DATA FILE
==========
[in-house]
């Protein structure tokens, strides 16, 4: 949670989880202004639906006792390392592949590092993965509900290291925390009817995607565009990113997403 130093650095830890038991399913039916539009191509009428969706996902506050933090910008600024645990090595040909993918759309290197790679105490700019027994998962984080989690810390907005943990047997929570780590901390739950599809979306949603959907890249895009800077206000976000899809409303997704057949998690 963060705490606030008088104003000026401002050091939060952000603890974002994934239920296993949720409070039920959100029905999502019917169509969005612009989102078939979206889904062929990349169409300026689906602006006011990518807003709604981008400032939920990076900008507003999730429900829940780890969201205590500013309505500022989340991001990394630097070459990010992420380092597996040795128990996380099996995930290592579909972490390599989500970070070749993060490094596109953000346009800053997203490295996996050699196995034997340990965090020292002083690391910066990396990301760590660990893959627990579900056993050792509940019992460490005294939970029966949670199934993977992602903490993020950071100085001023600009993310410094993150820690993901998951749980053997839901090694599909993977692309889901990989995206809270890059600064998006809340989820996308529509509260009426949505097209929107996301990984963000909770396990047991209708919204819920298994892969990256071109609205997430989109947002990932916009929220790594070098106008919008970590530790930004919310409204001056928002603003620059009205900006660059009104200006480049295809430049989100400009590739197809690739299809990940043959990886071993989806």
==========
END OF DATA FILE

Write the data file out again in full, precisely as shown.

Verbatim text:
[in-house]
């Protein structure tokens, strides 16, 4: 949670989880202004639906006792390392592949590092993965509900290291925390009817995607565009990113997403 130093650095830890038991399913039916539009191509009428969706996902506050933090910008600024645990090595040909993918759309290197790679105490700019027994998962984080989690810390907005943990047997929570780590901390739950599809979306949603959907890249895009800077206000976000899809409303997704057949998690 963060705490606030008088104003000026401002050091939060952000603890974002994934239920296993949720409070039920959100029905999502019917169509969005612009989102078939979206889904062929990349169409300026689906602006006011990518807003709604981008400032939920990076900008507003999730429900829940780890969201205590500013309505500022989340991001990394630097070459990010992420380092597996040795128990996380099996995930290592579909972490390599989500970070070749993060490094596109953000346009800053997203490295996996050699196995034997340990965090020292002083690391910066990396990301760590660990893959627990579900056993050792509940019992460490005294939970029966949670199934993977992602903490993020950071100085001023600009993310410094993150820690993901998951749980053997839901090694599909993977692309889901990989995206809270890059600064998006809340989820996308529509509260009426949505097209929107996301990984963000909770396990047991209708919204819920298994892969990256071109609205997430989109947002990932916009929220790594070098106008919008970590530790930004919310409204001056928002603003620059009205900006660059009104200006480049295809430049989100400009590739197809690739299809990940043959990886071993989806």